Date: June 27, 2022
Tags: High Availability
New Options for High Availability Clusters, SIOS Cements its Support for Microsoft Azure Shared Disk
Microsoft introduced Azure Shared Disk in Q1 of 2022. Shared Disk allows you to attach a managed disk to more than one host. Effectively this means that Azure now has the equivalent of SAN storage, enabling Highly Available clusters to use shared disk in the cloud!
A major advantage of using Azure Shared Disk with a SIOS Lifekeeper cluster hierarchy is that you will no longer be required to have either a storage quorum or witness node. This way you can avoid so called split-brain – which occurs when the communication between nodes is lost and several nodes are potentially changing data simultaneously. Fewer nodes means less cost and complexity.
LifeKeeper SCSI-3 Persistent Reservations (SCSI3) Recovery Kit
SIOS has introduced an Application Recovery Kit (ARK) for our LifeKeeper for Linux product. This is called LifeKeeper SCSI-3 Persistent Reservations (SCSI3) Recovery Kit. This allows for Azure Shared Disks to be used in conjunction with SCSI-3 reservations. The ARK guarantees that a shared disk is only writable from the node that currently holds the SCSI-3 reservations on that disk.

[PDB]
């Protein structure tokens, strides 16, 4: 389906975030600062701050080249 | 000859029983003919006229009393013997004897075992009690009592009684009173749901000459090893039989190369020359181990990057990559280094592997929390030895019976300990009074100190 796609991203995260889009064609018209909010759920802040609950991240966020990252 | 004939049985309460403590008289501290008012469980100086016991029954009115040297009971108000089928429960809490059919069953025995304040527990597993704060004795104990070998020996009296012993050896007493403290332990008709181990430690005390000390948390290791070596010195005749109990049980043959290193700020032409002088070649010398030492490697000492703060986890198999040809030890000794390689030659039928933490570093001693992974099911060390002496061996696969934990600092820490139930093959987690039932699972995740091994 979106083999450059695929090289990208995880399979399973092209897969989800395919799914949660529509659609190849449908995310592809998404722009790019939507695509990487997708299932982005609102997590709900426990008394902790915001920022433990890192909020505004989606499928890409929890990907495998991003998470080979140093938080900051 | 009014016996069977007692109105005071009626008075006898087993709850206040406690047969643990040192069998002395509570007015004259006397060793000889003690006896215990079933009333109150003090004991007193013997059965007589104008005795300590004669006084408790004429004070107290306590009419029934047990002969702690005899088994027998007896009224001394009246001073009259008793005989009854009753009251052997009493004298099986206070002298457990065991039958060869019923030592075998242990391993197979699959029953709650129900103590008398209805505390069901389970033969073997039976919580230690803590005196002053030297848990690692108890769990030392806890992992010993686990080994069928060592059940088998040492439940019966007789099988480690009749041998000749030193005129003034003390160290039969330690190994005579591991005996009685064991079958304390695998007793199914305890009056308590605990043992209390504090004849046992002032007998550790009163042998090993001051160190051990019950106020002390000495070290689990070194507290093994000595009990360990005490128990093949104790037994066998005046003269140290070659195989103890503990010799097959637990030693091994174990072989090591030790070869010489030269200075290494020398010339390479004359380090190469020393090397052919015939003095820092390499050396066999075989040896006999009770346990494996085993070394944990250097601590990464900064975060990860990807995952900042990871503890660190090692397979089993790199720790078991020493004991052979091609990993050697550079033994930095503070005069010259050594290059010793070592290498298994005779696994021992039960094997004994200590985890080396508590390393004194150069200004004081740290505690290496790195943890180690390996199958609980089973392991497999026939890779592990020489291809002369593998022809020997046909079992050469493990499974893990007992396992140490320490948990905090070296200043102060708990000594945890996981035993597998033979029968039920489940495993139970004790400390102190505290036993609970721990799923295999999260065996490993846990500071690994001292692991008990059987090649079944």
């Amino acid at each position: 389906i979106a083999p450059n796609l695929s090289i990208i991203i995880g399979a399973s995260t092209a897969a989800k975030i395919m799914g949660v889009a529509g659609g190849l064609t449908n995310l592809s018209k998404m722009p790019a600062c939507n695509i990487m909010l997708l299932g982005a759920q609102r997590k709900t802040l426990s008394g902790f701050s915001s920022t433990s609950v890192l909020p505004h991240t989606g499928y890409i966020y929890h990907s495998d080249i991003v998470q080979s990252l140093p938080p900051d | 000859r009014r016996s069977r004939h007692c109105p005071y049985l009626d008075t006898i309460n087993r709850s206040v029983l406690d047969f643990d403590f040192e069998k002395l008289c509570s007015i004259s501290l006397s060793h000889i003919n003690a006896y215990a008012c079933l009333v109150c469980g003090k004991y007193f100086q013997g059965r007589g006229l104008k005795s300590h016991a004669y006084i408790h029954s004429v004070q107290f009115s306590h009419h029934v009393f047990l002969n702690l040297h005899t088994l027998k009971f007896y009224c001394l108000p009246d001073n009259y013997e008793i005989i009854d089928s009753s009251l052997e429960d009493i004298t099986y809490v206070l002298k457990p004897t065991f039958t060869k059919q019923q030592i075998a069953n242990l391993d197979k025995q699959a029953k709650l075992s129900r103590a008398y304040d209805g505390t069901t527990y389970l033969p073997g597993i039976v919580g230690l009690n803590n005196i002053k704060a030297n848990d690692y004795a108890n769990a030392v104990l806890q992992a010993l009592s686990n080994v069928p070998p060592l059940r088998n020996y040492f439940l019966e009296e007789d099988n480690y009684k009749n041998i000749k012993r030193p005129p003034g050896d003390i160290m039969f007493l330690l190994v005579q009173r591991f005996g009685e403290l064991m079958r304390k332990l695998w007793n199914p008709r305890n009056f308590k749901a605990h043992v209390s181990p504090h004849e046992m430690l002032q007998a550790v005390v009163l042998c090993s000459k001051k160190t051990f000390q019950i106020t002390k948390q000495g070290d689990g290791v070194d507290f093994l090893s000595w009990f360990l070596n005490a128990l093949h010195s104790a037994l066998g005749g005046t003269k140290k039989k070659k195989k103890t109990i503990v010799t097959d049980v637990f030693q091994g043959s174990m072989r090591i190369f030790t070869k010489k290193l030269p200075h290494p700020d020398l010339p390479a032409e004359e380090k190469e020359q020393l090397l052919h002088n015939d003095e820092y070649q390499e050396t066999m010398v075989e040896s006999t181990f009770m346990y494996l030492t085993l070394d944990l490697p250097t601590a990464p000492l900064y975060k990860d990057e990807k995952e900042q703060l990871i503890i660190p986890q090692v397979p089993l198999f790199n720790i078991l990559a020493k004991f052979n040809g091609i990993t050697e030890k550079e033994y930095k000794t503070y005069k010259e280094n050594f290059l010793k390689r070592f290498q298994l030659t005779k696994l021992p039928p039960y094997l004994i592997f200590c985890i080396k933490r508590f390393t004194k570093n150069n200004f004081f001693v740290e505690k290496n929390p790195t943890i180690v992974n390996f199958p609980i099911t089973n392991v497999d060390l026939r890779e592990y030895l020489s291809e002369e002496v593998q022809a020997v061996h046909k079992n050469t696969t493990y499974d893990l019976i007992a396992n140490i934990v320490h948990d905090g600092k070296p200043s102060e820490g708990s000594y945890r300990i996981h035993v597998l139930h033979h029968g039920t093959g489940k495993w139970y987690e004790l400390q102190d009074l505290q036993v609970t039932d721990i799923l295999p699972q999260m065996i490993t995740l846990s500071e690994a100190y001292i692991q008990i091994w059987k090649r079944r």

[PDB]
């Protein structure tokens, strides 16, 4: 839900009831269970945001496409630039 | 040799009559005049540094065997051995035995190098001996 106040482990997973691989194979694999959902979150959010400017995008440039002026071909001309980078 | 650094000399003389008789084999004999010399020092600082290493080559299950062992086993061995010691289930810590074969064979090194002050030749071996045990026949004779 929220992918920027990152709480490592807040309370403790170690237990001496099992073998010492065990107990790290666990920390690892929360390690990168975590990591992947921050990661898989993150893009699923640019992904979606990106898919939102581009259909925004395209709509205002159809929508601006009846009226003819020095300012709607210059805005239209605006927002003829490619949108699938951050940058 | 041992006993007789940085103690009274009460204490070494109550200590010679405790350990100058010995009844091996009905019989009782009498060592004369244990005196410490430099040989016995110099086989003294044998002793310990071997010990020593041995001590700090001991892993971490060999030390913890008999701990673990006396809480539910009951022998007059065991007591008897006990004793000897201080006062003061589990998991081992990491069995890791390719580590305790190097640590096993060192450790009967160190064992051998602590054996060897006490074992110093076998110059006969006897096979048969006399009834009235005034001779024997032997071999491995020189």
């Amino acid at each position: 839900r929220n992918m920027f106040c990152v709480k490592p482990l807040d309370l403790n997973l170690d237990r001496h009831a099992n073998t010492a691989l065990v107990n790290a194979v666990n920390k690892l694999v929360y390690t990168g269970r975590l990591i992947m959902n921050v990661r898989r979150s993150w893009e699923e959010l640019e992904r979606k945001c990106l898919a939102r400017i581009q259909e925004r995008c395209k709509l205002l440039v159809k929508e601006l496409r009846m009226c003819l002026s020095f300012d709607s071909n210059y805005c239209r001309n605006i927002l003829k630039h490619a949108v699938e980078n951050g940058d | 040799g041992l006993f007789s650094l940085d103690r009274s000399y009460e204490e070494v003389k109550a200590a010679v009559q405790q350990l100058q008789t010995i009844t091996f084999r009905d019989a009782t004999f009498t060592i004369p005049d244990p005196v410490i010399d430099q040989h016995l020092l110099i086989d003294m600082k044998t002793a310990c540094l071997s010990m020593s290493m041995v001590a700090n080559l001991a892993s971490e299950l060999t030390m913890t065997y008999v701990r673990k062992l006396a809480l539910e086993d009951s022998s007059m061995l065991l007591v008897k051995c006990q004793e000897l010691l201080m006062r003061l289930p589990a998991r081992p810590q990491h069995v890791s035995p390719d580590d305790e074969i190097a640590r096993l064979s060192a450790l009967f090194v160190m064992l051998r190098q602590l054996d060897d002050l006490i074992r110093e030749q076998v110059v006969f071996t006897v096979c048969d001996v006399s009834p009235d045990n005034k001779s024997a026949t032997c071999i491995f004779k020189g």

When installing SIOS Lifekeeper, the installer will detect that it’s running in Microsoft Azure EC2. It will automatically install the LifeKeeper SCSI-3 Persistent Reservations (SCSI3) Recovery Kit to enable support for Azure Shared Disk.
Resource creation within Lifekeeper is straightforward and simple (Figure 1). The Azure Shared Disk is simply added into Lifekeeper as a file-system type resource once locally mounted. Lifekeeper will assign it an ID (Figure 2) and manage the SCSI-3 locking automatically.
SCSI-3 reservations guarantee that Azure Shared Disk is only writable on the node that holds the reservations (Figure 3). In a scenario where cluster nodes lose communication with each other, the standby server will come online, causing a potential split-brain situation. However, because of the SCSI-3 reservations only one node can access the disk at a time. This actually prevents an actual split-brain scenario. Only one system will hold the reservation. It will either become the new active node (in this case the other will reboot) or remain the active node. Nodes that do not hold the Azure Shared Disk reservation will simply end up with the resource in an “Standby State” state. Simply because they cannot acquire the reservation.
Link to Microsoft’s definition of Azure Shared Disks https://docs.microsoft.com/en-us/azure/virtual-machines/disks-shared
What You Can Expect
At the moment, SIOS supports Locally-redundant Storage (LRS). We’re working with Microsoft to test and support Zone-Redundant Storage (ZRS). Ideally we’d like to know when there is a ZRS failure so that we can fail-over the resource hierarchy to the most local node to the active storage. SIOS is expecting the Azure Shared Disk support to arrive in its next release of Lifekeeper 9.6.2 for Linux.
Reproduced with permission from SIOS